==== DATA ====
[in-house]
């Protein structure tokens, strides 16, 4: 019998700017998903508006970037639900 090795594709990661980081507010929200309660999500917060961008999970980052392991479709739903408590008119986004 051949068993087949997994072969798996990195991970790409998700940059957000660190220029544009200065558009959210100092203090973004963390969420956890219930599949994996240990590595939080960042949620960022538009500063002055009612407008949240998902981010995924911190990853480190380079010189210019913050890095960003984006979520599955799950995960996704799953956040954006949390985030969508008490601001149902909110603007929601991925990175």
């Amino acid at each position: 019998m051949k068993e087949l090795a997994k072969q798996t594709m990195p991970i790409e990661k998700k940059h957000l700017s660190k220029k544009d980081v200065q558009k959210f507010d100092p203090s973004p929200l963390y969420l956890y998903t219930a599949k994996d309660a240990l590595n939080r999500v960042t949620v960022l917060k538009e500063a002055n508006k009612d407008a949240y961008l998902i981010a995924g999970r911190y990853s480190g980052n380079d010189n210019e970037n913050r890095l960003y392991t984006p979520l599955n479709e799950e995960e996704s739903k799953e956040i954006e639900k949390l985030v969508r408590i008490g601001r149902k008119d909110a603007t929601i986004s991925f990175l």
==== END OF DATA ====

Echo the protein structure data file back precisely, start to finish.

[in-house]
């Protein structure tokens, strides 16, 4: 019998700017998903508006970037639900 090795594709990661980081507010929200309660999500917060961008999970980052392991479709739903408590008119986004 051949068993087949997994072969798996990195991970790409998700940059957000660190220029544009200065558009959210100092203090973004963390969420956890219930599949994996240990590595939080960042949620960022538009500063002055009612407008949240998902981010995924911190990853480190380079010189210019913050890095960003984006979520599955799950995960996704799953956040954006949390985030969508008490601001149902909110603007929601991925990175």
């Amino acid at each position: 019998m051949k068993e087949l090795a997994k072969q798996t594709m990195p991970i790409e990661k998700k940059h957000l700017s660190k220029k544009d980081v200065q558009k959210f507010d100092p203090s973004p929200l963390y969420l956890y998903t219930a599949k994996d309660a240990l590595n939080r999500v960042t949620v960022l917060k538009e500063a002055n508006k009612d407008a949240y961008l998902i981010a995924g999970r911190y990853s480190g980052n380079d010189n210019e970037n913050r890095l960003y392991t984006p979520l599955n479709e799950e995960e996704s739903k799953e956040i954006e639900k949390l985030v969508r408590i008490g601001r149902k008119d909110a603007t929601i986004s991925f990175l």